WHO launches first-ever insulin prequalification programme to expand access to life-saving treatment for diabetes
GENEVA. KAZINFORM - The World Health Organization (WHO) today announced the start of a pilot programme to prequalify human insulin to increase treatment for diabetes in low- and middle-income countries, Kazinform refers to WHO.
The decision, announced ahead of World Diabetes Day (14 November), is part of a series of steps WHO will take to address the growing diabetes burden in all regions. About 65 million people with type 2 diabetes need insulin, but only half of them are able to access it, largely due to high prices. All people with type 1 diabetes need insulin to survive.
«Diabetes is on the rise globally, and rising faster in low-income countries,» says Dr Tedros Adhanom Ghebreyesus, WHO Director-General. «Too many people who need insulin encounter financial hardship in accessing it, or go without it and risk their lives. WHO’s prequalification initiative for insulin is a vital step towards ensuring everyone who needs this life-saving product can access it.»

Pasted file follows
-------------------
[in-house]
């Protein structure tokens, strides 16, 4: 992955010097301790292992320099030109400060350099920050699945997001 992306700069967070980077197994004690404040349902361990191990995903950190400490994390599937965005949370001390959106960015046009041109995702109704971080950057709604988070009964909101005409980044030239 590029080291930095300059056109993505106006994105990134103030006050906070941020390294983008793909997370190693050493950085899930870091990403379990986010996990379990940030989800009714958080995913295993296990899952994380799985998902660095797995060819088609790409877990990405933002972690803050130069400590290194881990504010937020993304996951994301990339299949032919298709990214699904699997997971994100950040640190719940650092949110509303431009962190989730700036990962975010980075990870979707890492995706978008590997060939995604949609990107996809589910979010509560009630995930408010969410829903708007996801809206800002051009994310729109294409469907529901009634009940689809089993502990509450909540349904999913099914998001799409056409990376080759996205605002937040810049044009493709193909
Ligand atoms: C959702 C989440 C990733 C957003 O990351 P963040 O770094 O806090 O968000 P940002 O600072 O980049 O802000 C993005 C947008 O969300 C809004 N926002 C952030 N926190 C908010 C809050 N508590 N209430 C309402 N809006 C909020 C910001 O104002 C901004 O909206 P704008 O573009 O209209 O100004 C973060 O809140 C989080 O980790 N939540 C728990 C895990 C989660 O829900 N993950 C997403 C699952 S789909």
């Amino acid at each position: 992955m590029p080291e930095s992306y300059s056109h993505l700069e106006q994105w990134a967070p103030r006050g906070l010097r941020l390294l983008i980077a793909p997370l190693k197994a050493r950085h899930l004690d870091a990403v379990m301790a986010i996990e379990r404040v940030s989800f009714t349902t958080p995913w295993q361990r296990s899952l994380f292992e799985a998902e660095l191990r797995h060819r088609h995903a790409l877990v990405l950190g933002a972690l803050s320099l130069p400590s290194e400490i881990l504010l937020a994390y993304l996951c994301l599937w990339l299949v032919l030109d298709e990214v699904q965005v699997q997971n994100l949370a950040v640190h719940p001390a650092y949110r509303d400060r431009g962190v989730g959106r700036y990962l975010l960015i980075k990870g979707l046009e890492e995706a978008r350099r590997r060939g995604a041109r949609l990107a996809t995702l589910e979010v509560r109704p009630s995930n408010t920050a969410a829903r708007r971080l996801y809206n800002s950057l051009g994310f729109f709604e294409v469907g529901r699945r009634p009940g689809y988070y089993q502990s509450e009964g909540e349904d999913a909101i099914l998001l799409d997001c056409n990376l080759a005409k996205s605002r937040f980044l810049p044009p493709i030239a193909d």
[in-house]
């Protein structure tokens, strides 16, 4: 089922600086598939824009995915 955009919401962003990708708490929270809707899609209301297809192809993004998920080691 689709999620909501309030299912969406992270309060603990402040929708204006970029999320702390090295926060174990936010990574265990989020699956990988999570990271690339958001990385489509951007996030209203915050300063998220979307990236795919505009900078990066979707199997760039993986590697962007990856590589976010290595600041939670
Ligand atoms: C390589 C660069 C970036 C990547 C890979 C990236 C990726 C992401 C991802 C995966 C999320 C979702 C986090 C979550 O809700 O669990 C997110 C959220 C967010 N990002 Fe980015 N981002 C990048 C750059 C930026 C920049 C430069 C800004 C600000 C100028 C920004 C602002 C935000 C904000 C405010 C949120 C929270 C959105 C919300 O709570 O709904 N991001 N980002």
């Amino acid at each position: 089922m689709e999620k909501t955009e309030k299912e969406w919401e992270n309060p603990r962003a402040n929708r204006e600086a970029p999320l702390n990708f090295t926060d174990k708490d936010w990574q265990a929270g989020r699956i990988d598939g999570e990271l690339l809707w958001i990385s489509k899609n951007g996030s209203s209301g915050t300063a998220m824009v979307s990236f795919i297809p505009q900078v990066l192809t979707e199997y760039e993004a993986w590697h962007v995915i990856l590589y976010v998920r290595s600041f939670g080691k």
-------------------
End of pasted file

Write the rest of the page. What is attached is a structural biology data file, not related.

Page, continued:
WHO prequalification of insulin is expected to boost access by increasing the flow of quality-assured products on the international market, providing countries with greater choice and patients with lower prices.
Insulin was discovered as a treatment for diabetes almost 100 years ago and has been on WHO’s List of Essential Medicines since it was published in 1977.
Despite an ample supply, insulin prices are currently a barrier to treatment in most low- and middle-income countries. Three manufacturers control most of the global market for insulin, setting prices that are prohibitive for many people and countries.
Data collected by WHO in 2016-2019 from 24 countries on four continents showed that human insulin was available only in 61% of health facilities and analogue insulins in 13%. The data showed that a month’s supply of insulin would cost a worker in Accra, Ghana, the equivalent of 5.5 days of pay per month, or 22% of his/her earnings.
More than 420 million people live with diabetes. Diabetes is the seventh leading cause of death and a major cause of costly and debilitating complications such as heart attacks, stroke, kidney failure, blindness and lower limb amputations.
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